Some hospitals not prepared for potential Ebola patients

August 19, 2014

As healthcare workers in West Africa battle against Ebola, some experts in the United States question whether American hospitals would be able to protect their employees and the public should the disease.

As healthcare workers in West Africa battle against Ebola, some experts in the United States question whether American hospitals would be able to protect their employees and the public should the disease spread. 

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Under the watchful eye of the Centers for Disease Control and Prevention (CDC), Emory University Hospital in Atlanta is treating two American missionaries who were infected with the disease while in Liberia.

According to the CDC, symptoms of the disease include fever, headache, joint and muscle aches, weakness, diarrhea, vomiting, stomach pain, lack of appetite, and abnormal bleeding. Symptoms may appear anywhere from two to 21 days after exposure to ebolavirus. Ebola can be transmitted only through direct contact with blood or bodily fluids of a symptomatic person or through exposure to objects, such as needles, that have been contaminated.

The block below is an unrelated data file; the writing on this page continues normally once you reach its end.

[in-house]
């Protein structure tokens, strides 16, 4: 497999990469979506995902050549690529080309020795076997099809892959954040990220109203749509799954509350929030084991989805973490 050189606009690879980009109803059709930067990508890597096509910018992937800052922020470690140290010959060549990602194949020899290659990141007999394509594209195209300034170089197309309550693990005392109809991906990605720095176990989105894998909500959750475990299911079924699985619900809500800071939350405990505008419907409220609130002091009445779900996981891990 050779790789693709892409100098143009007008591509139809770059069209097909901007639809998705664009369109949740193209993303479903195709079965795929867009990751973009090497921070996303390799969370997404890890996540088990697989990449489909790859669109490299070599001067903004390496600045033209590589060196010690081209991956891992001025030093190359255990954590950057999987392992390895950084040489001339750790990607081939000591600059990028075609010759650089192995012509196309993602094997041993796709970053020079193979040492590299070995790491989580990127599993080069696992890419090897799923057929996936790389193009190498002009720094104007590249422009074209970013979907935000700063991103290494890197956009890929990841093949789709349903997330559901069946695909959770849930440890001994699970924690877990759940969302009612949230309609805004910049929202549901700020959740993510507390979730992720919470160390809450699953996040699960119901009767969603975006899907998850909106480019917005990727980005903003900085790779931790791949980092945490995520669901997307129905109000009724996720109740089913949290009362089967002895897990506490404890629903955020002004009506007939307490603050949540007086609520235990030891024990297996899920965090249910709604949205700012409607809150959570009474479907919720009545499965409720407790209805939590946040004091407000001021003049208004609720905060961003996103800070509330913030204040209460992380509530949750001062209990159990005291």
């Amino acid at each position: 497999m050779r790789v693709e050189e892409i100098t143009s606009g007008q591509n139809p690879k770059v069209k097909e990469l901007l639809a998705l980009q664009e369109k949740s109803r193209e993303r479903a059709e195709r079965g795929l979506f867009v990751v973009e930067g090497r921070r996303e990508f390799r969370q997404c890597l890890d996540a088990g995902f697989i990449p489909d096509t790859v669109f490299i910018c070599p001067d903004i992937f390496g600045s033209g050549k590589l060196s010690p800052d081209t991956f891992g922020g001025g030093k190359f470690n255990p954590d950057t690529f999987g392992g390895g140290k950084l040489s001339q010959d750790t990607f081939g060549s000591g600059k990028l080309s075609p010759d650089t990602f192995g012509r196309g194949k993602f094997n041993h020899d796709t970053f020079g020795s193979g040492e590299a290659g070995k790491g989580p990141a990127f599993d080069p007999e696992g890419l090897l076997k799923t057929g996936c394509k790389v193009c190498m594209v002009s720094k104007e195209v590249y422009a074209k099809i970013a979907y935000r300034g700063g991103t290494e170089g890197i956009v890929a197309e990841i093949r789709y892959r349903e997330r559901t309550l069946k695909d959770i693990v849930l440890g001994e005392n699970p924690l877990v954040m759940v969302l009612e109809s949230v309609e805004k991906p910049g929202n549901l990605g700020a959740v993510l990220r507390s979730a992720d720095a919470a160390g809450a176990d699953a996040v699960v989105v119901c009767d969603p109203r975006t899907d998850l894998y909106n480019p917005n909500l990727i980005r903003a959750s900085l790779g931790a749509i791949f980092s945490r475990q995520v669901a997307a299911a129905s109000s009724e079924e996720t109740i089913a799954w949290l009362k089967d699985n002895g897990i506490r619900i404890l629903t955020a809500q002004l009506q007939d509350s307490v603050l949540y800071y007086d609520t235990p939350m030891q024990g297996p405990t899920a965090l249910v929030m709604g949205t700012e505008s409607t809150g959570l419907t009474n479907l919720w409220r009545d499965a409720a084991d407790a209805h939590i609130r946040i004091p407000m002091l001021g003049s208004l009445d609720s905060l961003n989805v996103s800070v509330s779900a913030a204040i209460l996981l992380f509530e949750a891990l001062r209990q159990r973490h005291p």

A recent Fox News opinion piece noted that the danger comes from someone who is unknowingly infected with Ebola travels to the United States and goes to an emergency room after he becomes symptomatic.

“Many hospitals are poorly prepared to contain any pathogen. That’s why at least 75,000 people a year die from hospital infections,” writes Betsy McCaughey, PhD, former Lt. Governor of New York. 

“Whether Americans die of Ebola will depend largely on what hospitals do when the first victims unknowingly carrying the virus are admitted,” says Dr. McCaughey.

The CDC recently issued a notice reminding U.S. healthcare workers of the importance of taking steps to prevent the spread of this virus, how to test and

“The CDC also needs to improve its own infection control rigor. In the last three months, three incidents of the CDC mishandling pathogens-anthrax, avian flu, and smallpox-have come to light. Why assume the agency’s ready for Ebola?” writes Dr. McCaughey.

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